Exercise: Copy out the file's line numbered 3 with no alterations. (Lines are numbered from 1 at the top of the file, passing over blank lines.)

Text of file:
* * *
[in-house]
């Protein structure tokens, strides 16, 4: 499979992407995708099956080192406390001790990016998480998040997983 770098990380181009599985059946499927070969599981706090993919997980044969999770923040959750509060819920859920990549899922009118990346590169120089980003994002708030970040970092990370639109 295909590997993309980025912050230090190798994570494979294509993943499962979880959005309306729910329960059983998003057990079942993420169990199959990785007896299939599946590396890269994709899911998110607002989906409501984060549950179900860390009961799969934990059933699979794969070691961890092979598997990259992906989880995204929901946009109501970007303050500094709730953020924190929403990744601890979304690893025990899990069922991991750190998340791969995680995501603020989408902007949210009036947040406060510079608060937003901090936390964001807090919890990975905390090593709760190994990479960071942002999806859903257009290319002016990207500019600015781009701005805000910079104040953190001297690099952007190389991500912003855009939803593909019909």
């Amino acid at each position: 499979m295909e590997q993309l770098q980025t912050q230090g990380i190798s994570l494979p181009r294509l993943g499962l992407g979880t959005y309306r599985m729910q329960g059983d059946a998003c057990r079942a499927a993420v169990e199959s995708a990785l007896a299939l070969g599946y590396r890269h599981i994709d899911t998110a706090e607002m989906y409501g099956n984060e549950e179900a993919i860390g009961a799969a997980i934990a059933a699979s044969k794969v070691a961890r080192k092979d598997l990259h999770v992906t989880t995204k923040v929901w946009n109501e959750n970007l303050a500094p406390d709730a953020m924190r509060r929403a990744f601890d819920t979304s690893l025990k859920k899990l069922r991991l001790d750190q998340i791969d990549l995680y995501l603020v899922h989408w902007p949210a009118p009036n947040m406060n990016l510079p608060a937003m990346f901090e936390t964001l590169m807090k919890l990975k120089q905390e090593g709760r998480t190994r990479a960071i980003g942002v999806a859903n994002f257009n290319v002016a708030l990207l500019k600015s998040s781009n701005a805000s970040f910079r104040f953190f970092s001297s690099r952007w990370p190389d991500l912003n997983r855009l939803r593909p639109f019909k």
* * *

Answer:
């Amino acid at each position: 499979m295909e590997q993309l770098q980025t912050q230090g990380i190798s994570l494979p181009r294509l993943g499962l992407g979880t959005y309306r599985m729910q329960g059983d059946a998003c057990r079942a499927a993420v169990e199959s995708a990785l007896a299939l070969g599946y590396r890269h599981i994709d899911t998110a706090e607002m989906y409501g099956n984060e549950e179900a993919i860390g009961a799969a997980i934990a059933a699979s044969k794969v070691a961890r080192k092979d598997l990259h999770v992906t989880t995204k923040v929901w946009n109501e959750n970007l303050a500094p406390d709730a953020m924190r509060r929403a990744f601890d819920t979304s690893l025990k859920k899990l069922r991991l001790d750190q998340i791969d990549l995680y995501l603020v899922h989408w902007p949210a009118p009036n947040m406060n990016l510079p608060a937003m990346f901090e936390t964001l590169m807090k919890l990975k120089q905390e090593g709760r998480t190994r990479a960071i980003g942002v999806a859903n994002f257009n290319v002016a708030l990207l500019k600015s998040s781009n701005a805000s970040f910079r104040f953190f970092s001297s690099r952007w990370p190389d991500l912003n997983r855009l939803r593909p639109f019909k």